DINING HALLS

These are usually utilized by students who have dining swipes (typically freshmen or student athletes). They are all-you-can-eat so you can definitely get your fill. The best dining halls are probably Hill (newly renovated!) or NCH. However, I did live in Kings Court English House my freshman year so I ate at that dining hall a lot and liked it a lot (the sandwich station during lunch was the best part).


DINING DOLLARS

Depending on your dining plan, you'll also have dining dollars. There are a lot of great places on campus that accept dining dollars (which is actually why I'm still on a dining plan). A very popular place is Houston Market in the basement of the student union, Houston Hall. Houston has a variety of options including (but not limited to) sushi, salads, a grill, pizza, a sandwich place, grab-and-go options, and a cafe. Other places that accept dining dollars include Frontera (mexican fast food), Pret a Manger (soups/salads/sandwiches/coffee/pastries), Starbucks, and many cafes in different academic buildings. I practically live at Pret - everything they have is delicious! There's also a small grocery store called Gourmet Grocer that accepts dining dollars. Finally, there's a farmer's market outside of the bookstore every Wednesday; some of their booths accept dining dollars so you can get fresh fruits and veggies every week.


NON-DINING PLAN OPTIONS

If you're just looking for a place to grab a bite but aren't on a dining plan, there are a ton of places to eat around Penn's campus. We have the classics: Chipotle/& Pizza/Qdoba/Subway/Bobby's Burgers/Subway/McDonalds/HipCityVeg/Honeygrow/Sweetgreen. But we also have other places that are a little more unique to Penn life. Greek Lady is a great option if you're looking for both Greek and American comfort foods (Hummus is another great Greek option on campus). Gia Pronto and Just Salad are both great salad options. Sobol has delicious acai bowls. Food trucks are also very popular on campus. Though they're all very good, the best are the Halal trucks. There are also great options at Franklin's table, the new food court by 34th and Walnut. If you're looking for good sit-down restaurants, you can't go wrong with White Dog Cafe, Baby Blues Barbeque, Han Dynasty, Pattaya, Sitar, and Ramen Bar. If you're a coffee fanatic, Penn is probably the place for you with our 4 off-campus Starbucks as well as Saxby's and United by Blue.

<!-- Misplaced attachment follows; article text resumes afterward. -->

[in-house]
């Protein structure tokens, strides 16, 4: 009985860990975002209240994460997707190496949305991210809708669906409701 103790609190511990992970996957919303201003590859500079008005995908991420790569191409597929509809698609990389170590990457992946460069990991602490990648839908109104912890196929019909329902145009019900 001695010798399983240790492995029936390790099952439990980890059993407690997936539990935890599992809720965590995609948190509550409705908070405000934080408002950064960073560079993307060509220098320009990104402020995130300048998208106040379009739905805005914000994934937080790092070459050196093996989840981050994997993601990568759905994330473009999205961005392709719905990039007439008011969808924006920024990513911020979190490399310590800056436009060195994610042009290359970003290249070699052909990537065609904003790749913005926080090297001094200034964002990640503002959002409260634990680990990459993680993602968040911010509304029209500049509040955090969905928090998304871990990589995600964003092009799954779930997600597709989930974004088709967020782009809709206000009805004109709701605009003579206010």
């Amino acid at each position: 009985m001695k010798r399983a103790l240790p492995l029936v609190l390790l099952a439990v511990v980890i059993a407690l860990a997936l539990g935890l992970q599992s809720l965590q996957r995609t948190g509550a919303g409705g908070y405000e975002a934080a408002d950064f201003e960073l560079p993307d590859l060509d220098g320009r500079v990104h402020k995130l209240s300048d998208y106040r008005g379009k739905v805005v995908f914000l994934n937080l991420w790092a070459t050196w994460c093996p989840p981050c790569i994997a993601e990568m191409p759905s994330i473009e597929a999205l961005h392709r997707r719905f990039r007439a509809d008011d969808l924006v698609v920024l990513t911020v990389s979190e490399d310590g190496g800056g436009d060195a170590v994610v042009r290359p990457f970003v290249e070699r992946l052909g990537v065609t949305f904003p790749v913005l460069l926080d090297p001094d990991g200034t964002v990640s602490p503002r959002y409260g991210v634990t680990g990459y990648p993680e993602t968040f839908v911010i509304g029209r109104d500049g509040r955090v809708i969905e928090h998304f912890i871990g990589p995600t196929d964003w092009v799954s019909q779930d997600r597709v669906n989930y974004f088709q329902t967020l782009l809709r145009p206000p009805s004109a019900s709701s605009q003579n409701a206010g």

-Grace M, C’18

Resources on Campus

Penn has a number of wonderful resources to provide students with whatever help they’re

looking for! Here are a few of my favorites:

1) Career Services: We have an AWESOME Career Services Department here at Penn! I’ve gotten so much help with resumes, cover letters, interview practice, and tips on how to utilize all of the job searching resources available to Penn students (still waiting on John Legend to reply to my email!).

2) Tutoring Center: Each semester, Penn students are guaranteed 1 hour of tutoring/week for 2 separate courses (for a total of 2 hours of tutoring). I started to take advantage of this wonderful service in my sophomore year, and have continued to use it since! It was so helpful for me to sit down with someone who had just recently taken the course I was having difficulty in, and often times things clicked when my tutor explained it to me!

3) Campus Recreation: We have a really nice fitness center at Penn! Conveniently located and with flexible hours, it’s really easy to go and get a quick work out in before class (if you’re feeling ambitious!), between classes or at the end of the day. They also have basketball courts, a pool (which I still need to take advantage of!) and delicious smoothies.